When Israel was created in 1948 as a JEWISH state, there lived several thousands of Palestinian Arabs. Once the state was created, Israel turned these Palestinians into Arab Israelis with full citizenship rights. They were not asked to leave the borders of Israel even though it was known that they presented an ongoing threat as a fifth column because of their kinship with the enemy Arab states. Israel has always treated these gentiles within her midst fairly. They do not even have to join the army to fight against their Arab brothers. That is an expression of Israeli sentitivity.

If a Palestinian political entity is created, there is no reason for Jews already living there to leave. Menachim Begin put it best in his visit to America in the 1980s. In a speech given before the American public he said, "If a Jew can live in Bethlehem, Pennsylvania, then he can live in Bethlehem, Israel. If a Jew can live in Jericho, Long Island, then he can live in Jericho, Israel.

Jews cannot allow the Palestinians to do what the Nazi Germans attempted to do, that is, make their country JUDENREIN. That is not acceptable. Jews should and will contrinue to live in Palestine as honest citizens, as Jewish Palestinians.

One more issue on the positive side. Eventually, the Jewish settlements will grow into towns and the towns into cities, and the cities will be economically productive and help support the Palestinian economy. These Jews will pay taxes to the Palestinian government and perhaps even enter the Palestinian army as soldiers to protect Palestine against threats from other agressive Arab countries.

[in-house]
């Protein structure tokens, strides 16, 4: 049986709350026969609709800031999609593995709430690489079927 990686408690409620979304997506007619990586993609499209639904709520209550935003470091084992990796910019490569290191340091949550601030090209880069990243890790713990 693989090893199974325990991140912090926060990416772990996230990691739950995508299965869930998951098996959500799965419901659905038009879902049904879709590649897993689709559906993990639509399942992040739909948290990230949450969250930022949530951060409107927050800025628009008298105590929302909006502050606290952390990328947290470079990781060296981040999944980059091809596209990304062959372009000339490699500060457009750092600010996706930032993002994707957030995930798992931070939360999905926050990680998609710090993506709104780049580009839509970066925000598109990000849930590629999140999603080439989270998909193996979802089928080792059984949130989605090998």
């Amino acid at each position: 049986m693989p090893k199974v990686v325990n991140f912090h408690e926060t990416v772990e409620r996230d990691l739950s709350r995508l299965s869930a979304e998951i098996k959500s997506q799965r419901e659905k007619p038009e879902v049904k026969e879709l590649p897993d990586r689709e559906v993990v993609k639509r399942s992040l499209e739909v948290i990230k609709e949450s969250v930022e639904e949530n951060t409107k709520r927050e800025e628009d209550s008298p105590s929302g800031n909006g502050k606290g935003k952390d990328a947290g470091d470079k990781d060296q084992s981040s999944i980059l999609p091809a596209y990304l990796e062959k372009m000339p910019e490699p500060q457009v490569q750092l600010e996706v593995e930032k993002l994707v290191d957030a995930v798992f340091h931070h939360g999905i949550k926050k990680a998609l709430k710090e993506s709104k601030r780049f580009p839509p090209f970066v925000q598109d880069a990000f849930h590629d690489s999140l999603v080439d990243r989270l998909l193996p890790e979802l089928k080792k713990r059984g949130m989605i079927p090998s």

The positive possibilities of Jewish settlements within a Palestinian state are limitless given good will on both sides. Withdrawal of Jews from Palestine will produce nothing positive and will in fact aid in negative further segregation and alienation between Jews and gentiles in a Land big enough to be shared by both.

ADDENDUM: July 9,2003

The presence of many ethnic groups adds to the strengthening of democratic values. It would be good for any Palestinian state to have resident as many ethnic groups as possible, just as Israel does. The additon of a Jewish ethnic group alongside of Muslims and Christians in Palestine can only be beneficial to the welbeing of a democratic state.

Return To The Essay Index   Return To The Literary Index   Return To The Site Index Page   Email Shlomoh